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Whitewater Investments : Rafting camp teaches kids the value of teamwork and a firm grip

May 19, 1996|LAURA HOUT | Hout is a Santa Barbara-based freelance writer

ON THE AMERICAN RIVER — "Look cool, have fun and stay in the boat!" These are the most important things to remember, says Matt Weiss, 12, as our raft drifts along the South Fork of the American River on a brilliant, mid-July day. Sky: cloudless; air temperature: mid-80s; river temperature: a cold 48 degrees.

Today is the fifth and final day of Whitewater Voyages' summer camp for kids. For his final, Matt is going to captain us through the biggest rapid on the upper South Fork, aptly named Troublemaker. The crew--Alison Kirby, 12; Nat Hughart, 16; Bill McGinnis, 48, our guide for the day; and me--will paddle the raft wherever he tells us.

We strap down our gear bags and water bottles, and get into position. There's white water ahead.

I had arrived the night before at Whitewater Voyages' River Park campground in the Sierra foothills about 45 minutes east of Sacramento. Booked for a weekend of rafting to celebrate my 39th birthday, I joined the kids' camp on Friday to get in an extra day.

Although I have no kids of my own, I guess I'm still a kid at heart. I've worked as a river guide and a camp counselor, and was curious about the combination of teenage exuberance and white-water thrills.

Feeling intrepid, I pitch my tent under Ponderosa pines and, with only a twinge of guilt, flop out my four-inch-thick foam mattress. Staring through the tent's dome at the star-flecked Sierra sky, I snuggled luxuriously and let the music of the river lull me to sleep.

The next morning, I join eight young campers and four guide/counselors for breakfast at the camp's outdoor kitchen--a semicircle of picnic tables set in an oak-and-pine fringed clearing.

I'm invading a tightly knit group of adolescents, who, in five days of running rapids and camping at River Park, have bonded and formed their own social order. There is the usual razzing (14-year-old Dory Kramer is nicknamed "Bacon Boy" for his breakfast proclivity), but I'm struck by their spirit of cooperation as they fix breakfast and clean up together. One of the camp's main goals, McGinnis tells me later, is to foster teamwork.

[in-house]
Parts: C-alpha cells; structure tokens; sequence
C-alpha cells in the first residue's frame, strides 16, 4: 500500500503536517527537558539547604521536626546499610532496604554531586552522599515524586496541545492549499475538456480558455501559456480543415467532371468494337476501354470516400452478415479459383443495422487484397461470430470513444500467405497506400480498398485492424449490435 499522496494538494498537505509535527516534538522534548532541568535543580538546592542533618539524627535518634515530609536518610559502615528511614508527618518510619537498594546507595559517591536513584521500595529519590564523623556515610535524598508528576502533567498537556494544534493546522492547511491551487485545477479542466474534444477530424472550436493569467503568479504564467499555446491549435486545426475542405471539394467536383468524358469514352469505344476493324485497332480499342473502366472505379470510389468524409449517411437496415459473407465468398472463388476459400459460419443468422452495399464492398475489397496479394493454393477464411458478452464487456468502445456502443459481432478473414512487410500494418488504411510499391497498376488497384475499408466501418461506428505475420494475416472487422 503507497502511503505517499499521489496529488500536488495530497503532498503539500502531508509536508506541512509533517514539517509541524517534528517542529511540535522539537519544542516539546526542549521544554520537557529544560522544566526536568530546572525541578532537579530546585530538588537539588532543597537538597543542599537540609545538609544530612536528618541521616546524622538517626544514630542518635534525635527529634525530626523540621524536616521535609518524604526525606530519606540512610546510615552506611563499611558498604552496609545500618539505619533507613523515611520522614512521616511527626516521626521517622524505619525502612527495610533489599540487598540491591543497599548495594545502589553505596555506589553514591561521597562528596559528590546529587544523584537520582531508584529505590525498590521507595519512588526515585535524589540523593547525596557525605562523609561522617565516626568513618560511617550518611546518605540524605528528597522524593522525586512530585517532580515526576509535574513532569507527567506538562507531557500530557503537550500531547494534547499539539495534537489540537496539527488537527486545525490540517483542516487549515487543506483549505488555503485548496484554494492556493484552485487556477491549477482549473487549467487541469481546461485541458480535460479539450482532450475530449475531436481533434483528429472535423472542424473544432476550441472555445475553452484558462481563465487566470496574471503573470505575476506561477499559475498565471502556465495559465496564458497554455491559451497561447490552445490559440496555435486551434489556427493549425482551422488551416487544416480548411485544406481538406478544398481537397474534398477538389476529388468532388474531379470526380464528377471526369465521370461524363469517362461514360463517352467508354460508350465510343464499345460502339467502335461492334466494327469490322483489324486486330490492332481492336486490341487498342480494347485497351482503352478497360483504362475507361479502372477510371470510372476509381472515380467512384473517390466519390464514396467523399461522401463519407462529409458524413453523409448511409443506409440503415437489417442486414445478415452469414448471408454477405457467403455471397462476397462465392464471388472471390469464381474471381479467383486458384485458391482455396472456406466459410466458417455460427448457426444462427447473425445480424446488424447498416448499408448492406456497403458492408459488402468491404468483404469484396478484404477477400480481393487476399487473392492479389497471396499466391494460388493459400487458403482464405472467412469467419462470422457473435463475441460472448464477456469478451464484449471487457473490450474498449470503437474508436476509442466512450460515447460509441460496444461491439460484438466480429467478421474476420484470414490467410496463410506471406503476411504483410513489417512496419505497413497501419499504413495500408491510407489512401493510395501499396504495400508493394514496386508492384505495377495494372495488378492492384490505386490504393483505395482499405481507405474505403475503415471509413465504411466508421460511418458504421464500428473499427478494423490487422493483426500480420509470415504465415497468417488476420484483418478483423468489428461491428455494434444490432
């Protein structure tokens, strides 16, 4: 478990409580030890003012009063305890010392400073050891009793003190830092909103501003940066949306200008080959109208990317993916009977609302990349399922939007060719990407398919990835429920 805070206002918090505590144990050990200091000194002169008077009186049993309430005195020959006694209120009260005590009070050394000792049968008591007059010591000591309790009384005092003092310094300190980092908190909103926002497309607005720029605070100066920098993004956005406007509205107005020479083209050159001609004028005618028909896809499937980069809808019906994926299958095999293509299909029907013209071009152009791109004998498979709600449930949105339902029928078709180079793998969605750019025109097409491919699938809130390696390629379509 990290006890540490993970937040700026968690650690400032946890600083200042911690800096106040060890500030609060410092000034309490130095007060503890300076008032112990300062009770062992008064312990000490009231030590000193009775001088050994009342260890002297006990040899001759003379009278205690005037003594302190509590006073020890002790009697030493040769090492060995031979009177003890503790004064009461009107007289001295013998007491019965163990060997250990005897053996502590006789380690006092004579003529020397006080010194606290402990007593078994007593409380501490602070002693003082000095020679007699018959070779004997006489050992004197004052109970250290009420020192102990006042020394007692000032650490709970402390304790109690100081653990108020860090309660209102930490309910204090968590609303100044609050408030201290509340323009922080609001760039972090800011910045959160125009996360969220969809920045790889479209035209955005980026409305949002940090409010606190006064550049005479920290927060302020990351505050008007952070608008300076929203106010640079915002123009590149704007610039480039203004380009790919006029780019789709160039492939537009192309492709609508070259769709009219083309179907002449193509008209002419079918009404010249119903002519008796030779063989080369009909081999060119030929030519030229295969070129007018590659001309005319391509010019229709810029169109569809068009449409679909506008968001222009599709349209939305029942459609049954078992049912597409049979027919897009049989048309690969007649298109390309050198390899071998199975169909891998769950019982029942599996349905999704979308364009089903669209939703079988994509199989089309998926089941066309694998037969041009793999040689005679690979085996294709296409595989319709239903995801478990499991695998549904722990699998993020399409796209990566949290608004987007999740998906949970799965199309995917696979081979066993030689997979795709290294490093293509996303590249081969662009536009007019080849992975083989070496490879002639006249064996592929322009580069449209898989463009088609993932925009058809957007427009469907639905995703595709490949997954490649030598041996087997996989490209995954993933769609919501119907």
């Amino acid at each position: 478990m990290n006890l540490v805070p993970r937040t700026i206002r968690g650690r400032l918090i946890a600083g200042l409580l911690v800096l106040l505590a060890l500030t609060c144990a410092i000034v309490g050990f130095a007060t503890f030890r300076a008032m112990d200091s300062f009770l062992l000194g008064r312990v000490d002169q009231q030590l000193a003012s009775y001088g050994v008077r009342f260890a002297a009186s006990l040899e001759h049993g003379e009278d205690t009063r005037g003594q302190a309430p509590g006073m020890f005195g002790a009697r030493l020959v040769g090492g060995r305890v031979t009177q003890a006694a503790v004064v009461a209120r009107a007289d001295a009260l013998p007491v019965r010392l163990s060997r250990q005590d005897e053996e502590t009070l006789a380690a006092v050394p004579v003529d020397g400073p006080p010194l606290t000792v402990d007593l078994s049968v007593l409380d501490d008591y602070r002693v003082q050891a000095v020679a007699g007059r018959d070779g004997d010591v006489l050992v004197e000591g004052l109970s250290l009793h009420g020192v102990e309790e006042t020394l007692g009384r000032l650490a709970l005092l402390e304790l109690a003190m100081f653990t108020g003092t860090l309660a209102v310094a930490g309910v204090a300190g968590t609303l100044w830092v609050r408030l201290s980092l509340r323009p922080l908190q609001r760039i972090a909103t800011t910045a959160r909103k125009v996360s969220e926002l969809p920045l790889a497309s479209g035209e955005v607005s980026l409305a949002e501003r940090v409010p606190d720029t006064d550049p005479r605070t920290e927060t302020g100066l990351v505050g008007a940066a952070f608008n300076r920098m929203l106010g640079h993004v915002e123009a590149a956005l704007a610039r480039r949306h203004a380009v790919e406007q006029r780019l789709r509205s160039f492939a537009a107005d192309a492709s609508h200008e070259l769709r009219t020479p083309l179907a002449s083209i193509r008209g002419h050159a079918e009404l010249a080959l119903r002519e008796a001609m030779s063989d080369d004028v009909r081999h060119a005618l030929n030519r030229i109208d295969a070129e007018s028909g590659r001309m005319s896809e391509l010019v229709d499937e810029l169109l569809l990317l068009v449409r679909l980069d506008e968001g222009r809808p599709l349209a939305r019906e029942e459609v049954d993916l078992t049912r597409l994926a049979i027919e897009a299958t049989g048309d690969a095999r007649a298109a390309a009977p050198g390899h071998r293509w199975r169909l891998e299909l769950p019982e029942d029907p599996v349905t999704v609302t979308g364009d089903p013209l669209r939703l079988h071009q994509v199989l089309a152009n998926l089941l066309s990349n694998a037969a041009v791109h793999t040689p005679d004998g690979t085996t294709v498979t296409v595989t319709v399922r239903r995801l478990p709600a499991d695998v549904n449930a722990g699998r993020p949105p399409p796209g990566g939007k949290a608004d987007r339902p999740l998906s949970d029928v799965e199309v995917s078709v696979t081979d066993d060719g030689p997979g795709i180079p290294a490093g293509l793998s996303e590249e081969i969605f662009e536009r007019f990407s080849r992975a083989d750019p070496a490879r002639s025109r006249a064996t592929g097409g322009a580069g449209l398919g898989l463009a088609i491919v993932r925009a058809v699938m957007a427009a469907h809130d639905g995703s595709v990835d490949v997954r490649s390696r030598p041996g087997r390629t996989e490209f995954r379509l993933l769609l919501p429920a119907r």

*

After breakfast we ride a bus upriver to our put-in point just below Chili Bar Dam, one of two major hydroelectric projects on the South Fork. To kill time on the ride, the kids share some of the safety tips that they've learned.

From Molly Trombley-McCann, 12: "If you fall out of your raft you should float with your feet pointing downstream to fend off rocks."

From Jason Ng, 12: "Most injuries occur on shore, like slipping on rocks and getting poison oak. Sunburn is the most common injury on a river trip."

At Chili Bar, the kids help the guides pack and rig our boats: inflating the 14-foot rafts, filling water bottles, securing coolers and gear bags. We have three rafts, with one guide for every two or three campers. Each day the campers bus upriver and raft down to River Park, or launch from River Park and bus back. The South Fork has two runs: the eight miles from Chili Bar to River Park, and the 12 miles from River Park to Folsom Lake.

McGinnis briefs us on the day's itinerary--rafting all morning, lunch by the river, rafting all afternoon to River Park. Then, about 10 a.m., we cinch up our life jackets, grab our paddles, climb aboard and paddle into the swift, deep current.

Meatgrinder, our first rapid of the day, approaches. As we coast toward it on a smooth, V-shaped tongue of water, Alison adjusts herself in the captain's seat in the stern. For a moment I wonder if I'm crazy rafting in icy water with a 12-year-old at the helm. But Alison is confident and calm. Barking out commands to us as we drop into a series of frigid waves and frothy, swirling troughs, she guides us through without bashing into a rock, flipping the boat or losing someone overboard. "The South Fork is a very forgiving river," McGinnis says. "That's why it makes an ideal teaching river."

All week the kids have been learning how to maneuver rafts, rig and repair boats, and rescue "swimmers"--the rafting term for overboard crewmen. Today is graduation day, with Alison, Matt and Nat taking turns captaining our raft through a large rapid. To captain a boat you must read the current, decide how to avoid obstacles, and yell out commands to the other paddlers so that together they can navigate such rapids as Meatgrinder, Racehorse Bend, Triple Threat and Troublemaker.

Rapids are rated from Class I to V--from calm water to fierce white water that can include dangerous rocks and even small waterfalls. Meatgrinder is a Class III, Troublemaker is a Class III+. The South Fork, a Class II-III river, is great for beginners, with a strong current, some obstacles, such as boulders and tree limbs, and moderately challenging white water.

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